Borders and border practices are also fluid and social. In examining the activists who advocate on behalf of African immigrants in Italy, and who seek to build bridges to activists in Tunisia after the Arab Spring, Paolo Gaibazzi’s chapter explores the “frontier of knowledge production” (201), which constitutes “an alternative social space, even a new political subjectivity, to construct a dignified future” (199). The actors here are part of the transformation of the Mediterranean into “a fluid space for social struggles”’ (198). In his examination of how activists work to dismantle the politics of difference across the Mediterranean—from Italy to Tunisia—he points out how borders and border politics are not always rigidly “planned from above” (199) but can also be spaces from below that reshape differential, contested, and contingent political cultures between actors and agendas.

The last section on Lives explores the spaces of danger and violence that many African migrants face on their journeys. Juliette Hallaire’s chapter explores how Senegalese fishermen’s experiences of mobility across the Atlantic in the mid-2000s reconstituted a new kind of “sovereignty over spaces (the sea) and livelihoods” (222). Initially a space of harvest and commerce, the sea became one of transit as local fish stocks became increasingly depleted off the coast of West Africa. This then contributed to the rise in clandestine boat migration across the Atlantic to the Canary Islands in the mid-2000s, which saw the deaths of an untold number.

Laurie Lijnders’s chapter explores the “frontiers of violence” (248) in the Eastern Sudan and Northern Sinai desert where migrants and refugees face mortal precarity in attempting to cross EurAfrican borders. Quoting Achille Mbembe, Ljinders notes how, as necropolitical devices, EurAfrican borders “dictate who may live and who must die” (256). Like Lecadet’s chapter on the “lingering effects” of expulsion on Malian deportees, Lijnders’s chapter also suggests that such frontiers of violence are both geographic and psychological; they are embodied by the people who have to traverse them, people who often encountering trigger happy border police, kidnapping, detention and torture along the way. “Frontiers of violence do not stay behind as national boundaries are crossed; experiences of violence influence the self, the personal and the collective, and are carried on in living memory and subconscious trauma” (249). For Lijnders, externalizing European border controls also externalizes the violence inherent to them.

Laura Menin’s contribution explores how ‘becoming illegal’ in Morocco is both an existential experience and one that “shapes particular modes of ‘being-in-the-world’” (265). On the one hand, slipping into bureaucratic illegality strips migrants of rights and ‘pushes migrants to the margins of citizenship (266). On the other hand “within the ‘grey areas’ of vulnerability and exclusion, new modes of political subjectivity and collective agency emerge, enabled by new modes of self-organization and sociability” (266).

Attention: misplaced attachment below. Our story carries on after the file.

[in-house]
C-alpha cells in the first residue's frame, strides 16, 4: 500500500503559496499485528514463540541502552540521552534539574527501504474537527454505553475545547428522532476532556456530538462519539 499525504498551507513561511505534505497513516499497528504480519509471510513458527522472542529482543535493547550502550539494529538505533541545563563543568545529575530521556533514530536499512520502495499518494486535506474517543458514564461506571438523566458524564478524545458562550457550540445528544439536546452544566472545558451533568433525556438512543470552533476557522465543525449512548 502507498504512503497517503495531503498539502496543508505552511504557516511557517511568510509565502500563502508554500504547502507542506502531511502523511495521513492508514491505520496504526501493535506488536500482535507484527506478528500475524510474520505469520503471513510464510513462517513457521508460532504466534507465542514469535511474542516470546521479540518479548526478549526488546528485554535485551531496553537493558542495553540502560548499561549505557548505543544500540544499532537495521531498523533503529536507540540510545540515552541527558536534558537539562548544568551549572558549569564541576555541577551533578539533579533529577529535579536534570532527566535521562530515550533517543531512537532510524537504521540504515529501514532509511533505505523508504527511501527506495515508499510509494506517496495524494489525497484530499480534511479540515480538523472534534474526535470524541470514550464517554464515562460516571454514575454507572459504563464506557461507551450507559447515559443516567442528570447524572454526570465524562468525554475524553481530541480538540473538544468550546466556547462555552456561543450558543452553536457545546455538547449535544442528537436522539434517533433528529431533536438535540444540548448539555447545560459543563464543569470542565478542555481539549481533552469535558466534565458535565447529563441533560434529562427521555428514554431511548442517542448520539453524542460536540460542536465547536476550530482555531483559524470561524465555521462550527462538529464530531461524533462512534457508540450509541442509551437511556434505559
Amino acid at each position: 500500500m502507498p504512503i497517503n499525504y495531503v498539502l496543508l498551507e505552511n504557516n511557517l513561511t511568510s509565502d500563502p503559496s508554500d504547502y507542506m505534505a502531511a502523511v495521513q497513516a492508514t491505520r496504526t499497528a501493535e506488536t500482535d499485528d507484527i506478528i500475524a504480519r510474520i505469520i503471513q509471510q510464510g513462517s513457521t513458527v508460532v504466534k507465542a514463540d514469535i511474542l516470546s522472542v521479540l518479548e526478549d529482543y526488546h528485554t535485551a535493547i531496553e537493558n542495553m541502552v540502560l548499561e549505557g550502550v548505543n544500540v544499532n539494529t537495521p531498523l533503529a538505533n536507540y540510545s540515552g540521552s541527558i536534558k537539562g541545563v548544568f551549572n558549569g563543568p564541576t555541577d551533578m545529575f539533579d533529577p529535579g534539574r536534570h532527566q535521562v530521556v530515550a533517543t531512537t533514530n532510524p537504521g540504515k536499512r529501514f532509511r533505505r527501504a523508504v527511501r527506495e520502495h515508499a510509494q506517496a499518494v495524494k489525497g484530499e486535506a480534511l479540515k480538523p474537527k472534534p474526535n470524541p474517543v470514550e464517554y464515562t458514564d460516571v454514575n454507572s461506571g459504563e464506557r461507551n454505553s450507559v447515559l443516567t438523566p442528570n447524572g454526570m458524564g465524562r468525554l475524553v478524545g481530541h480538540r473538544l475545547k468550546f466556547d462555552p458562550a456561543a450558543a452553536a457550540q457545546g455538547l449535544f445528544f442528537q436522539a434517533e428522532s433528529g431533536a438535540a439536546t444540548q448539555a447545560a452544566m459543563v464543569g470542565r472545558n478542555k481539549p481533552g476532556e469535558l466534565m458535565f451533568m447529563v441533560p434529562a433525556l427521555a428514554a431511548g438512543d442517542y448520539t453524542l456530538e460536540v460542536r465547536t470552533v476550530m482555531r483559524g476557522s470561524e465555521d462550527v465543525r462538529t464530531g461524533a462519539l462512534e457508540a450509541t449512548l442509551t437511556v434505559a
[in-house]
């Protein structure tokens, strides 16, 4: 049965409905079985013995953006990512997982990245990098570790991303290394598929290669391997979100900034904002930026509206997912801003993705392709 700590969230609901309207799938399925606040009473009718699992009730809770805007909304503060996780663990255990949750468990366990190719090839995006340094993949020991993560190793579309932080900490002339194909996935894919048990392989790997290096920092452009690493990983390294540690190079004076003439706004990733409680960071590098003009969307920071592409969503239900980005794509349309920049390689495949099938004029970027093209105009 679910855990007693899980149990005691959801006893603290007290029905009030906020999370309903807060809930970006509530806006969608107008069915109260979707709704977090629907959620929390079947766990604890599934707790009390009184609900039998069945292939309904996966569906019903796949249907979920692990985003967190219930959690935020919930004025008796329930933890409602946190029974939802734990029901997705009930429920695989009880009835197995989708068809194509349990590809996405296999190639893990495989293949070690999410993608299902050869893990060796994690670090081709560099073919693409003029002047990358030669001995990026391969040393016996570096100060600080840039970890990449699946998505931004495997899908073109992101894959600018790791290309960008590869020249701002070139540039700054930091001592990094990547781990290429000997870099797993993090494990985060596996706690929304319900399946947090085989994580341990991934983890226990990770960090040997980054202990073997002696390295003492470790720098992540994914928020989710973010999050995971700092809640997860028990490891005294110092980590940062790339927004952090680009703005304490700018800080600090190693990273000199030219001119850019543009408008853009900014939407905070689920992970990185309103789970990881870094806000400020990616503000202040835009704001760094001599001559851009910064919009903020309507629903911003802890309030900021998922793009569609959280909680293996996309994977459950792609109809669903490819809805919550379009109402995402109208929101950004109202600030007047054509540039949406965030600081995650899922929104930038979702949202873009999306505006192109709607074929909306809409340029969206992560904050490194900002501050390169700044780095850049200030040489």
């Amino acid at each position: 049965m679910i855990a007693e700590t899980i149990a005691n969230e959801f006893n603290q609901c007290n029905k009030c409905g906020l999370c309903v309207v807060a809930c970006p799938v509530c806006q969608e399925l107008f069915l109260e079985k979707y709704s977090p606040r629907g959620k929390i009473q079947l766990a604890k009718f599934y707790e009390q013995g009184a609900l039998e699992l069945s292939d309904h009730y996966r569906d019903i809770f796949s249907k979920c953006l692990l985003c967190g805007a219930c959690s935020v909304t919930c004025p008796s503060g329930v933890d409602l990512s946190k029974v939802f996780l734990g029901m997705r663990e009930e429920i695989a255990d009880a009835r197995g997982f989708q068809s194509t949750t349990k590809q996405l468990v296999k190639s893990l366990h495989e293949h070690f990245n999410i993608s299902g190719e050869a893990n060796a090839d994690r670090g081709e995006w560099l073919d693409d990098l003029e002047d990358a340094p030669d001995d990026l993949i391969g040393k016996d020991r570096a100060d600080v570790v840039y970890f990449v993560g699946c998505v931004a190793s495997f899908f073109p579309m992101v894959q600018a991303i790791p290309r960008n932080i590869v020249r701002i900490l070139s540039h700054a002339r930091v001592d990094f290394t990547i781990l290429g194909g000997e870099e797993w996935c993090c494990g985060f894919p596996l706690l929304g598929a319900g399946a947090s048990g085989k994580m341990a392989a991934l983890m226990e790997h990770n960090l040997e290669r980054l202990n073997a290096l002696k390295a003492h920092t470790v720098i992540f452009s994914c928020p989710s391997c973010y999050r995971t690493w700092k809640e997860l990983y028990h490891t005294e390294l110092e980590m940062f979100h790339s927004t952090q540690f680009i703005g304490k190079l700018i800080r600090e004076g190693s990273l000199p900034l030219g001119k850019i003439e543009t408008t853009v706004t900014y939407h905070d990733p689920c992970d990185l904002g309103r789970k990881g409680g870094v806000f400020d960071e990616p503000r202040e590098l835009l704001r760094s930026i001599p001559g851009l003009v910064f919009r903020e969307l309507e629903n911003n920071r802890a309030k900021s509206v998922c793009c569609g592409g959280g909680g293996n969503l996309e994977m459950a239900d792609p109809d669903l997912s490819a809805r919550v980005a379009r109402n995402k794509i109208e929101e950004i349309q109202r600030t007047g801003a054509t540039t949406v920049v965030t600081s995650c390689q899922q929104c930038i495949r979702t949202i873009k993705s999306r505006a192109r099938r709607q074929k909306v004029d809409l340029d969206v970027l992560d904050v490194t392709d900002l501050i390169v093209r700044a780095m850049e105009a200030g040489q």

As this volume shows, not only are the political cultures inspired by EurAfrican bordering practices pragmatic—that is, oriented around protecting frontiers—they are also affective. Suspicion (Zampagni), solidarity (Lecadet and Gaibazzi), illegality (Menin), resistance (Hallaire), trauma and death (Lijnders), intimacy and gender (Alpes) inform both the communities of migrants as they navigate mobility as well as the actors charged with keeping them at bay.

While this is truly an important volume in helping to think through bordering practices, the editors might have considered including Temporality as an additional thematic frame. While many of the chapters do attend to historical developments, temporality—or, the experience of enduring time—would have made a rich contribution to this volume, particularly with respect to how migrants understand and adapt to bordering practices as they change. Such a lens would have enabled this collection to theorize a bit more about border subjectivities. Borders—and the places, actors, and lives surrounding them—do not exist discretely outside of time, but are in fact constructed and contested over time (De Genova 2002; Walters 2006). Indeed, the episteme of territorial borders has its own dynamic genealogy (Casas-Cortes et al 2015; Mezzadra and Nelison 2013). The central thesis of the book is that borders are constantly evolving over time, which makes the omission of temporality as a thematic surprising.